Saturday, May 30, 2009

A Lame Spin on Pride and Prejudice

Don't get your hopes up... I'm not quite human yet. My son went through a hard day yesterday, too, where he did little beyond lie on me and drink water (slowly). Scared me a bit, but I still haven't gotten my appetite back, so I figure he's just fighting what's been attacking me for the last week. 

I said I'd blog on Fairest, but I'm not going to, not yet, anyway. I finally watched the film version of Pride and Prejudice--the Hollywood film--and I was so utterly unimpressed with it I'm not sure what to say. Perhaps it points to what I think makes most pseudo-epic Hollywood films fail miserably: cinematography and soundtrack replace a good script.

You might assume I am a purist, and to a degree you might be right, for I love a good script, love a good story, and love dialogue more than most... but I don't need for everything to reflect a book entirely, or the recent miniseries of Lost in Austen would have been unwatchable. But Lost in Austen, for all the liberties it took with Austen's original, used the original in such a fabulous, engaging, and humorous way that it taught viewers about the characters, paid its homage to a wonderful novel, and reflected the truth of the original, linking it to today's world in a refreshing way. (Can you tell I liked it? I almost sent $80 to the local PBS station so I could get the DVD of the 3-hour series). 

But the film with Keira Knightley did little to reveal any of the characters from the book. Honestly, I blame the director. Some of the actors were completely miscast, or were directed to play people who simply did not exist in the book at all. Bingley was an idiot, simpering, stupid, pathetic in his lack of backbone. Mr. Collins bore absolutely no resemblance to the novel's character at all. He was bland, bland, bland, when he should have been pompous, oily, and smarmy. He should have made us squirm. And Mr. Darcy was neither handsome nor regal... and though Colin Firth was brilliant in the role (and most men would fall by comparison), he cannot be the only capable male actor with a decent face out there. 

Most of all, though, I sensed that the director wanted to make Pride and Prejudice better. But Joe Wright didn't get it (and I must say that most men don't). He neither understood Darcy nor Elizabeth, nor any of the rest, and in the end he created a world as stilted as the entire second Star Wars trilogy. Had I not seen other versions recently, I might wonder what I ever saw in that book at all. Really terrible. Almost as bad as the local theatre company's versions of Shakespeare's plays (I need to blog about that soon).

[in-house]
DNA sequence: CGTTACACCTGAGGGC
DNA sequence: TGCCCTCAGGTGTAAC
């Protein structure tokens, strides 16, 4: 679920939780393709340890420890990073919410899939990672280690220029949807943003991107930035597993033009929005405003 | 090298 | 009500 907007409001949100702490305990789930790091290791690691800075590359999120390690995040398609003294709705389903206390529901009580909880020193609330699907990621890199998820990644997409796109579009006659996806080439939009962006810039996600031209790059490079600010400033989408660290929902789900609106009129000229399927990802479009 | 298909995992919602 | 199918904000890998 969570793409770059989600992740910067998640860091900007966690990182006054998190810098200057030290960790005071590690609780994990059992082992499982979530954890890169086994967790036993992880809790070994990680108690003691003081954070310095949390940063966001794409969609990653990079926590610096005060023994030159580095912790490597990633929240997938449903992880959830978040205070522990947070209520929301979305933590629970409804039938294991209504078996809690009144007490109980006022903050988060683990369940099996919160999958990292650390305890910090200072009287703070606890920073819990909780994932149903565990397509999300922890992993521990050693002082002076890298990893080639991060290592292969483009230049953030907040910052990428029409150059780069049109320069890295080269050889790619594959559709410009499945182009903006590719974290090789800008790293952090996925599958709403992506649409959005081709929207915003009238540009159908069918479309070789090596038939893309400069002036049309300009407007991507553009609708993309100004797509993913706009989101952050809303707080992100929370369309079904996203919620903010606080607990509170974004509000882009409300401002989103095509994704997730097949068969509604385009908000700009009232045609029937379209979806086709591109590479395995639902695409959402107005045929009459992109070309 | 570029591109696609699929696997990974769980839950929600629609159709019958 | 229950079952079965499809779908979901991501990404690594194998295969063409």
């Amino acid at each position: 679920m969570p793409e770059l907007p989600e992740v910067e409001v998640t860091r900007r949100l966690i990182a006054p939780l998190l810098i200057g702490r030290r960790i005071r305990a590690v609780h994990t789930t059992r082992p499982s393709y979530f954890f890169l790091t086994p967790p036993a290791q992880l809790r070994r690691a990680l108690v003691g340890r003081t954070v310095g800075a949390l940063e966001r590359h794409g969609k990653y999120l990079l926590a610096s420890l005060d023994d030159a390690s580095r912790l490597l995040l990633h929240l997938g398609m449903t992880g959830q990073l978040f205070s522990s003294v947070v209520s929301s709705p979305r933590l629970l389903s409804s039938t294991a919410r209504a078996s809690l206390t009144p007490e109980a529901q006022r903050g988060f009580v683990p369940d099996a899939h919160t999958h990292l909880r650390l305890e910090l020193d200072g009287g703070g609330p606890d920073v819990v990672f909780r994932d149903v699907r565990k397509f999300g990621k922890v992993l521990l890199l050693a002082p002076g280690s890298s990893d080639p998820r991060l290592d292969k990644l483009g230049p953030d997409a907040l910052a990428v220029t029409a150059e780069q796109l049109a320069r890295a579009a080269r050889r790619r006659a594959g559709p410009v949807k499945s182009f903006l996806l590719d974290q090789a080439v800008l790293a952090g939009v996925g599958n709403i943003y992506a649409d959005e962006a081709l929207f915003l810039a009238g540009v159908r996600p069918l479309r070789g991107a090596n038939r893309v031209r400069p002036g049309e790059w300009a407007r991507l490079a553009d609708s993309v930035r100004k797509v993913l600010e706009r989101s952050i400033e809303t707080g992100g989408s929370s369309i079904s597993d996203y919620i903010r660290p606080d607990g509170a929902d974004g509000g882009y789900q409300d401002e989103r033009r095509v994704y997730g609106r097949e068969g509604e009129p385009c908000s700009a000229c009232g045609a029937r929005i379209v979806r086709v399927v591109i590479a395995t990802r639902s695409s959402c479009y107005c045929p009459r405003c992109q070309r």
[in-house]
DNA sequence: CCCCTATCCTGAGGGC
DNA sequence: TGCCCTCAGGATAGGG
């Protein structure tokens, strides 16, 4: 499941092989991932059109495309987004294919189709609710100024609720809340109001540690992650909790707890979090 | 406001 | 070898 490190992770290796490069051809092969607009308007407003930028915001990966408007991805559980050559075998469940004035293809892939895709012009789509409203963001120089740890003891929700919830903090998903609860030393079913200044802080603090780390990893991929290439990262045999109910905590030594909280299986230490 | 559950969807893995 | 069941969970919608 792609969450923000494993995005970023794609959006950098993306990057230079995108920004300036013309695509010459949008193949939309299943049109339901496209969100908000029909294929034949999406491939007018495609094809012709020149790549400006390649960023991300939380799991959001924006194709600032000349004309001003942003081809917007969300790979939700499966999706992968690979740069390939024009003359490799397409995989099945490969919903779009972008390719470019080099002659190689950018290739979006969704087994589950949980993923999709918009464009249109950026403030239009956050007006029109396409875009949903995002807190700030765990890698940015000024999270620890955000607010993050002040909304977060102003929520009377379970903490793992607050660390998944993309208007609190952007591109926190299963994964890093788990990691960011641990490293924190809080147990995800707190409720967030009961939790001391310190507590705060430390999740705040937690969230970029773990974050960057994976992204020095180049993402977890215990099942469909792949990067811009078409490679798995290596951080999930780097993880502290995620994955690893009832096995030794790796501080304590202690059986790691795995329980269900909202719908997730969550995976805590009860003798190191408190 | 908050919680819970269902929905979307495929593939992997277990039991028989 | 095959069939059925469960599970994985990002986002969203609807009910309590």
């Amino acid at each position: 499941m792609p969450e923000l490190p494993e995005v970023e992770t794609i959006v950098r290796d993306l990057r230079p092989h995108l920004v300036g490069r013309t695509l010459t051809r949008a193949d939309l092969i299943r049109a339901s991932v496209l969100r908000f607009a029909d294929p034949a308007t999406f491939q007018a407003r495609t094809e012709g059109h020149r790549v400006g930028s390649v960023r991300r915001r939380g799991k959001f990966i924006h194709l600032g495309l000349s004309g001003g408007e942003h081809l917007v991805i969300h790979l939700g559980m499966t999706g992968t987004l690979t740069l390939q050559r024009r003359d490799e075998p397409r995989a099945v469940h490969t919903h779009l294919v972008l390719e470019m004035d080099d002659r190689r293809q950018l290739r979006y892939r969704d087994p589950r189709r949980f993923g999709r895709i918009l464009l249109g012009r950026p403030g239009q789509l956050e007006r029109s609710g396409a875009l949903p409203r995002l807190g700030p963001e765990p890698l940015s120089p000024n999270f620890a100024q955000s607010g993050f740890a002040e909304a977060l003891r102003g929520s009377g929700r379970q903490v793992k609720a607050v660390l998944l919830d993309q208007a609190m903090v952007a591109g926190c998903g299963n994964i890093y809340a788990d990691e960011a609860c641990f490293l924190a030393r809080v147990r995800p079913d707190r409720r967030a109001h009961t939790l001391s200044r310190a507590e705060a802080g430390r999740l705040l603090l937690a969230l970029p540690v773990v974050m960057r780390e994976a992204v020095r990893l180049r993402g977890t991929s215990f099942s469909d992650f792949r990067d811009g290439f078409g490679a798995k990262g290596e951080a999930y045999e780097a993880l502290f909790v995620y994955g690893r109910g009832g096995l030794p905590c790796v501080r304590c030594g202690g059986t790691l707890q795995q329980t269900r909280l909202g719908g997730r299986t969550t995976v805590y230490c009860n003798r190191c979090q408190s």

I think I'll go back over my DVR and watch the Lost in Austen series again, if only to get the yucky taste out of my brain. Were I Jane Austen, I fear I would have rolled over in my grave from Joe Wright's version. One should understand a work thorough before trying to take liberties with it.


  1. It just goes to show that people can gather different things from the same book. Where I got terribly bored with the Pride and Prejudice miniseries, I got all of my favorite aspects of the novel in the Hollywood movie. My daughter and I both love it.

    What I love about the book, I found in the movie. That doesn't mean that your reaction was invalid - far from it - just that what you got out of the book and what the directors and I got out of it are different.

    Sometimes, it's easy to lose track that there can be more than one valid translation of the same classic work.

  2. i have not read the book or watched the movie.. i'll have to put those on my list..

  3. Perhaps it's that what I loved from the book wasn't in the movie, and what you loved from the book was.

    It may be that the movie held several things that spoke to you, but they simply did not speak to me.

    Then again, when does that EVER happen to us? Us disagree? NEVER.

    The film version of MANSFIELD PARK takes the same liberties, but I applaud nearly every liberty taken, for each one adds to the depth which I didn't find in the book itself.

    Perhaps we are, individually, only able to fill in some holes, to supply some of the interpretation. That is why some people hate Pride and Prejudice from the very beginning--it neither speaks to them nor fits in what they, as a reader, can provide.

  4. I agree.

    Nor do I think your reaction is wrong. I'm sure many will agree with you. Mine was just different.

    I, personally, think one of the cool things about literature and art and music (as opposed to something unforgiving like engineering or physics) is that there can be a number of "answers" or solutions and all of them are still valid. That one can read a book or look at a painting or listen to a masterpiece and enjoy it while getting something completely different than the person next to them, even something the author/artist/composer never even intended.

    I guess that's my cue to tell you EVERY STINKING DETAIL about Star Trek to tell you how I think they recaptured the magic. 'Cause, you know, that's what I do.



  5. I knew you'd see that... and if that's the biggest thing I can criticize you over, you have been pretty damn good. You should see the list I've made for my own husband.

    Then again, if you and I LIVED together... no, too scary. ;-)